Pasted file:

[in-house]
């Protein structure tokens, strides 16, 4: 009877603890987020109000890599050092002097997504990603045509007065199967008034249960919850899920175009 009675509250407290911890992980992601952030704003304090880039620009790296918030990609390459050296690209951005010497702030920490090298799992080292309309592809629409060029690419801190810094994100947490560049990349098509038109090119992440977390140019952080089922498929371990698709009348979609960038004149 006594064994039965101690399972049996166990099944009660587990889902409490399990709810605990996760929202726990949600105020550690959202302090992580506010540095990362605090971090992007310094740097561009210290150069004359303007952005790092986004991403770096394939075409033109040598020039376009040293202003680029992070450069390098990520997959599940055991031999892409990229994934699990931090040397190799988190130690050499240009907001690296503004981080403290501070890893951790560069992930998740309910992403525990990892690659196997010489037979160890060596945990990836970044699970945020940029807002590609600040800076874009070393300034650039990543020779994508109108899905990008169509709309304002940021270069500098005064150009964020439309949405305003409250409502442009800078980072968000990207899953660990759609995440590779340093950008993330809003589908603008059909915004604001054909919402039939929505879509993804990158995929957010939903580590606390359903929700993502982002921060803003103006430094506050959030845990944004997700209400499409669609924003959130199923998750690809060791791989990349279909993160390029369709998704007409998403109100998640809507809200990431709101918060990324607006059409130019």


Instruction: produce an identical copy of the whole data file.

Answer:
[in-house]
């Protein structure tokens, strides 16, 4: 009877603890987020109000890599050092002097997504990603045509007065199967008034249960919850899920175009 009675509250407290911890992980992601952030704003304090880039620009790296918030990609390459050296690209951005010497702030920490090298799992080292309309592809629409060029690419801190810094994100947490560049990349098509038109090119992440977390140019952080089922498929371990698709009348979609960038004149 006594064994039965101690399972049996166990099944009660587990889902409490399990709810605990996760929202726990949600105020550690959202302090992580506010540095990362605090971090992007310094740097561009210290150069004359303007952005790092986004991403770096394939075409033109040598020039376009040293202003680029992070450069390098990520997959599940055991031999892409990229994934699990931090040397190799988190130690050499240009907001690296503004981080403290501070890893951790560069992930998740309910992403525990990892690659196997010489037979160890060596945990990836970044699970945020940029807002590609600040800076874009070393300034650039990543020779994508109108899905990008169509709309304002940021270069500098005064150009964020439309949405305003409250409502442009800078980072968000990207899953660990759609995440590779340093950008993330809003589908603008059909915004604001054909919402039939929505879509993804990158995929957010939903580590606390359903929700993502982002921060803003103006430094506050959030845990944004997700209400499409669609924003959130199923998750690809060791791989990349279909993160390029369709998704007409998403109100998640809507809200990431709101918060990324607006059409130019």